“My people are destroyed for lack of knowledge. Because you have rejected knowledge, I will reject you from serving as my priest. Since you have forgotten the law of your God, I will also forget your sons.” (CSB – Read the chapter)
Nations fall for one of two reasons. They are conquered either by forces from without or forces from within. What I mean is, some nations fall to conquest by other nations, while other nations fall to their own internal crumbling. Sometimes, though, both are at fault. The nation’s core begins to crumble, weakening them externally, which invites another nation to come and conquer them. In this case, what looks like the reason for their destruction on the outside is really just a symptom of what was already happening on the inside. This is what was going on with Israel and there’s a message here for all of us if we’ll listen carefully.
This is a hard chapter to read. God’s indictments of the people are specific and graphic. With Hosea’s own personal situation fully in view, God uses a whole bunch of sexually charged language to describe the sins of the people. It’s even more uncomfortable to read than chapter one was. If we’ll stick with it, though, we can see what was happening.
There were two lines of decay happening. God identified both of them over the course of this chapter, but only one of them here. The second line was the wayward desires of the people. The culture of Israel and Judah both was decadent. The nations were rich and successful. They had plenty. But in the midst of their prosperity there was a growing disparity between the wealthy and the poor. Other prophets dealt specifically with that. Hosea focuses in here on what were probably the corruptions of the elite.
This second line of decay, however, was merely a symptom of the first which Hosea identifies here. The people were engaging in all of this corrupt behavior because they didn’t know any better. There was a lack of knowledge. The people didn’t know what was right and so didn’t do what was right. The question is: Whose fault was this?
Certainly we are all responsible for acting on the truth we know and from Paul we know that certain truths about God are easily knowable by simple, if thoughtful, observation of the world around us. Men like Aristotle who had no sense of the one true God animating his philosophy nonetheless reasoned that a life of virtue is the best possible life. He even went so far as to identify several virtues that the various New Testament authors would later second.
On the other hand, the deep truths about the world that point us in the direction of the God who exists and whose character should be the primary shaper of our own is generally a handed-down knowledge. And the class of men in Israel who were tasked with making sure this knowledge got handed-down were the priests. The priests were to make sure the people knew the Law and knew the way that God had already guaranteed them would lead to life.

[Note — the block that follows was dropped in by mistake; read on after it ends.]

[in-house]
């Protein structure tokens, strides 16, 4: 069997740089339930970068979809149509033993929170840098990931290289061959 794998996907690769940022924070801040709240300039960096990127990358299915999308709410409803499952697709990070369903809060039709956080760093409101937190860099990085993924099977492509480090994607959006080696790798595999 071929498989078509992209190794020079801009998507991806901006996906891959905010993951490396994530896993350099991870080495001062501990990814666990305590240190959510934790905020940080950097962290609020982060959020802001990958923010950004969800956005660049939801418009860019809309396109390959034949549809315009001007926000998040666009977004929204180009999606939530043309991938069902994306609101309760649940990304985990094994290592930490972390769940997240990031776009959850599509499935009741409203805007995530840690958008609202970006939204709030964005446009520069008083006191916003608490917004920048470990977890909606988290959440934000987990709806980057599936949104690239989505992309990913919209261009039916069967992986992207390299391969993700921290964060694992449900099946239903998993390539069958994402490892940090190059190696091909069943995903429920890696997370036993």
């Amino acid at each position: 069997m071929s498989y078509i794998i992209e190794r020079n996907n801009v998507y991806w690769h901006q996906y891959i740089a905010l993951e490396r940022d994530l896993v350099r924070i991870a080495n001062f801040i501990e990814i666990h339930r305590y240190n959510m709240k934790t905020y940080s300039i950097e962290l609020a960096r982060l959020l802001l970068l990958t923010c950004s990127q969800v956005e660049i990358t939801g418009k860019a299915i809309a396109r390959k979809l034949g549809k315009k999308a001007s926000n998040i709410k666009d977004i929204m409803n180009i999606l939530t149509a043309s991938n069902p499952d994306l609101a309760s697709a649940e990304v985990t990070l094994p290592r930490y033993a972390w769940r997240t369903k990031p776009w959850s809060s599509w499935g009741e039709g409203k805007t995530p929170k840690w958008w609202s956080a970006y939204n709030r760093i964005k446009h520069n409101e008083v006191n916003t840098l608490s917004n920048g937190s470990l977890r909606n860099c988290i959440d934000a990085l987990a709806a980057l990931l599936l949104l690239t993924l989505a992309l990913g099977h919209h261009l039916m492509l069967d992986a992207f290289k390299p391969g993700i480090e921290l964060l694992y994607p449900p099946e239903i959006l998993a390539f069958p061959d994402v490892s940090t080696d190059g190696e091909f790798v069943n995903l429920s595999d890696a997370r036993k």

And they had failed. Miserably.
So, while God would certainly hold the people responsible, the priests were the chief focus of His ire. Instead of proclaiming to the people what was right, they were secretly—and not so secretly too—gorging their appetites for sin off of watching the people whom they were not instructing rightly commit the sins they didn’t feel free to commit themselves. They were exploiting the people’s ignorance for their own pleasure.
And God wasn’t happy about it.
My question is this: What does this have to do with us? Well, Hosea was writing to a specific people for a specific reason dealing with a specific issue. And we’re not them. Our relationship with the Lord is not the same as theirs was.
But, as we watch our culture become more and more decadent, I can’t help but wonder if the church has done its job well of proclaiming truth to a culture steeped in a kind of willful ignorance of what is right and true. Have we spoken the truth with the kind of gracious boldness that gains an audience willing to at least consider what we have to say? Or have we simply used the truth as a club alienating the very people who most need to hear it? Or have we even left the culture in ignorance in order to secretly gorge off of their sin?
We have a role to play with respect to the culture we are in. It’s not identical to Hosea’s or the priests, but it is vital all the same. If we fail to play it, there will be a price to pay. Their sin and the blood it causes will be on our hands. We must speak with gentleness, but an insistent boldness that won’t rest until the truth is heard clearly and can be rejected or accepted on its own merits. Much depends on it. Let’s get to it.